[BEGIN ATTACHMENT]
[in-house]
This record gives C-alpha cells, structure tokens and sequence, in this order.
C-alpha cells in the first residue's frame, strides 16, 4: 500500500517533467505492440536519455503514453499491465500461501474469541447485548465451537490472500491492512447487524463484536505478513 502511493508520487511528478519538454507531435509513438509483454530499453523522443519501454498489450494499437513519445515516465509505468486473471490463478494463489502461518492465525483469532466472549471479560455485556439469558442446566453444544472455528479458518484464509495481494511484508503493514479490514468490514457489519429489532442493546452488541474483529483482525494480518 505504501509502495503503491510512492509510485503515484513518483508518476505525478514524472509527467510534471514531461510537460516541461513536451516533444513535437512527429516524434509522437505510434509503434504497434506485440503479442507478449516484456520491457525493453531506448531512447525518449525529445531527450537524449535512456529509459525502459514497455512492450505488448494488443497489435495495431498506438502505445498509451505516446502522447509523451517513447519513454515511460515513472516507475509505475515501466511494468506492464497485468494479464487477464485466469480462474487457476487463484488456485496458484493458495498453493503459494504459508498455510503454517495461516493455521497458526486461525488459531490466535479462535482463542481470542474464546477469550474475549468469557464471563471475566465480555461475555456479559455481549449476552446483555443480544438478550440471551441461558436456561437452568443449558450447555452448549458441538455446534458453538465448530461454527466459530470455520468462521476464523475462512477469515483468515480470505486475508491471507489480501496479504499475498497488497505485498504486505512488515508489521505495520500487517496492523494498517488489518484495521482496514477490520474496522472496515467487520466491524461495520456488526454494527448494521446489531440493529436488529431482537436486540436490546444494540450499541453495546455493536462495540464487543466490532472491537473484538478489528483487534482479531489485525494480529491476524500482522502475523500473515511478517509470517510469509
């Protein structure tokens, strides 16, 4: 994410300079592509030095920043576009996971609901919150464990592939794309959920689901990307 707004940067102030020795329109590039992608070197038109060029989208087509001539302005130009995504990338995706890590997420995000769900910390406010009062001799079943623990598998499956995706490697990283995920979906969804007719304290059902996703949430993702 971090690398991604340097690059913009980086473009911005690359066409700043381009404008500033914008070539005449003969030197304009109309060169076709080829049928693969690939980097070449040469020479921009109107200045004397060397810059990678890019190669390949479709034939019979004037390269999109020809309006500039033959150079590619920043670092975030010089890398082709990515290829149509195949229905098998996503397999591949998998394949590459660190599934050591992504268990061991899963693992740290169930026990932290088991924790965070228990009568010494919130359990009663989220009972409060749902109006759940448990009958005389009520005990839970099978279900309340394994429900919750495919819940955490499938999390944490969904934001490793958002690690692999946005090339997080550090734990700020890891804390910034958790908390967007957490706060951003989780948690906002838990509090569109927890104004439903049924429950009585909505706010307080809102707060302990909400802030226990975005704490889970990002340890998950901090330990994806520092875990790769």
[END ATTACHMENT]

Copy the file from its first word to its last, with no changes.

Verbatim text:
[in-house]
This record gives C-alpha cells, structure tokens and sequence, in this order.
C-alpha cells in the first residue's frame, strides 16, 4: 500500500517533467505492440536519455503514453499491465500461501474469541447485548465451537490472500491492512447487524463484536505478513 502511493508520487511528478519538454507531435509513438509483454530499453523522443519501454498489450494499437513519445515516465509505468486473471490463478494463489502461518492465525483469532466472549471479560455485556439469558442446566453444544472455528479458518484464509495481494511484508503493514479490514468490514457489519429489532442493546452488541474483529483482525494480518 505504501509502495503503491510512492509510485503515484513518483508518476505525478514524472509527467510534471514531461510537460516541461513536451516533444513535437512527429516524434509522437505510434509503434504497434506485440503479442507478449516484456520491457525493453531506448531512447525518449525529445531527450537524449535512456529509459525502459514497455512492450505488448494488443497489435495495431498506438502505445498509451505516446502522447509523451517513447519513454515511460515513472516507475509505475515501466511494468506492464497485468494479464487477464485466469480462474487457476487463484488456485496458484493458495498453493503459494504459508498455510503454517495461516493455521497458526486461525488459531490466535479462535482463542481470542474464546477469550474475549468469557464471563471475566465480555461475555456479559455481549449476552446483555443480544438478550440471551441461558436456561437452568443449558450447555452448549458441538455446534458453538465448530461454527466459530470455520468462521476464523475462512477469515483468515480470505486475508491471507489480501496479504499475498497488497505485498504486505512488515508489521505495520500487517496492523494498517488489518484495521482496514477490520474496522472496515467487520466491524461495520456488526454494527448494521446489531440493529436488529431482537436486540436490546444494540450499541453495546455493536462495540464487543466490532472491537473484538478489528483487534482479531489485525494480529491476524500482522502475523500473515511478517509470517510469509
């Protein structure tokens, strides 16, 4: 994410300079592509030095920043576009996971609901919150464990592939794309959920689901990307 707004940067102030020795329109590039992608070197038109060029989208087509001539302005130009995504990338995706890590997420995000769900910390406010009062001799079943623990598998499956995706490697990283995920979906969804007719304290059902996703949430993702 971090690398991604340097690059913009980086473009911005690359066409700043381009404008500033914008070539005449003969030197304009109309060169076709080829049928693969690939980097070449040469020479921009109107200045004397060397810059990678890019190669390949479709034939019979004037390269999109020809309006500039033959150079590619920043670092975030010089890398082709990515290829149509195949229905098998996503397999591949998998394949590459660190599934050591992504268990061991899963693992740290169930026990932290088991924790965070228990009568010494919130359990009663989220009972409060749902109006759940448990009958005389009520005990839970099978279900309340394994429900919750495919819940955490499938999390944490969904934001490793958002690690692999946005090339997080550090734990700020890891804390910034958790908390967007957490706060951003989780948690906002838990509090569109927890104004439903049924429950009585909505706010307080809102707060302990909400802030226990975005704490889970990002340890998950901090330990994806520092875990790769």